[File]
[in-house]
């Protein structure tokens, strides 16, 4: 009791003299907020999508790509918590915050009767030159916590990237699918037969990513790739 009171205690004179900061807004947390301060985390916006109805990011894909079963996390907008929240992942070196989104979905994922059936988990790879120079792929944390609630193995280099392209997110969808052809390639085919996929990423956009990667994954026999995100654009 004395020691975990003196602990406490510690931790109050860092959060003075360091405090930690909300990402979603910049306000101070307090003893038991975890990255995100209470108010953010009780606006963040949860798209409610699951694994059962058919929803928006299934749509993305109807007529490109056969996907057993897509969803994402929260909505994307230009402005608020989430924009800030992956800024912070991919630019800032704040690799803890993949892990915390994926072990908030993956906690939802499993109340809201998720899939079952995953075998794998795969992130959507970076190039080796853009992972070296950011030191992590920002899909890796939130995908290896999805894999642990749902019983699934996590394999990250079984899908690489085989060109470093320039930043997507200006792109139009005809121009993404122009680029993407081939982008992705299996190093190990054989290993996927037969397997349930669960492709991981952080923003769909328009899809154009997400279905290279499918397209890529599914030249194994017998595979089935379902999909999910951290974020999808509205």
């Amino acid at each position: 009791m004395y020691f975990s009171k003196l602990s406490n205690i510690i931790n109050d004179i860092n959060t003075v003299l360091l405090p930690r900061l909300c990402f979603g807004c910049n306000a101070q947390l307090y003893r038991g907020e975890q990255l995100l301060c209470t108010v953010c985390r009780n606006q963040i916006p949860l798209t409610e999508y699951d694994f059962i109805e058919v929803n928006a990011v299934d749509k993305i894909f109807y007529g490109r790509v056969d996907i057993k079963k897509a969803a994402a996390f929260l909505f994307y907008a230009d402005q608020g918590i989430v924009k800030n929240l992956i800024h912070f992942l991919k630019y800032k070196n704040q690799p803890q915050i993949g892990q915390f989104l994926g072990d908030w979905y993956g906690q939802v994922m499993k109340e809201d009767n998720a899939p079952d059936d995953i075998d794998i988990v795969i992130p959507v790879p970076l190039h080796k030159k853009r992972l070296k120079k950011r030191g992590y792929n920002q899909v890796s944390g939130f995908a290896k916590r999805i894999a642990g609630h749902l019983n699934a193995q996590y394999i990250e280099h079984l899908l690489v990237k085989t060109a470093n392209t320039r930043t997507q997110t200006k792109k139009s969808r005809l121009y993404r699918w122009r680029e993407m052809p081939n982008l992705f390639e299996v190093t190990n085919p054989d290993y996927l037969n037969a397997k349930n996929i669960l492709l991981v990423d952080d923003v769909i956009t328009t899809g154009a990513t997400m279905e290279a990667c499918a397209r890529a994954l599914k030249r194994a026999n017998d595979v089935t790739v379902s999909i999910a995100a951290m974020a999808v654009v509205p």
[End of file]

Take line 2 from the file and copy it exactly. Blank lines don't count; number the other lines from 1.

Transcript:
């Protein structure tokens, strides 16, 4: 009791003299907020999508790509918590915050009767030159916590990237699918037969990513790739 009171205690004179900061807004947390301060985390916006109805990011894909079963996390907008929240992942070196989104979905994922059936988990790879120079792929944390609630193995280099392209997110969808052809390639085919996929990423956009990667994954026999995100654009 004395020691975990003196602990406490510690931790109050860092959060003075360091405090930690909300990402979603910049306000101070307090003893038991975890990255995100209470108010953010009780606006963040949860798209409610699951694994059962058919929803928006299934749509993305109807007529490109056969996907057993897509969803994402929260909505994307230009402005608020989430924009800030992956800024912070991919630019800032704040690799803890993949892990915390994926072990908030993956906690939802499993109340809201998720899939079952995953075998794998795969992130959507970076190039080796853009992972070296950011030191992590920002899909890796939130995908290896999805894999642990749902019983699934996590394999990250079984899908690489085989060109470093320039930043997507200006792109139009005809121009993404122009680029993407081939982008992705299996190093190990054989290993996927037969397997349930669960492709991981952080923003769909328009899809154009997400279905290279499918397209890529599914030249194994017998595979089935379902999909999910951290974020999808509205």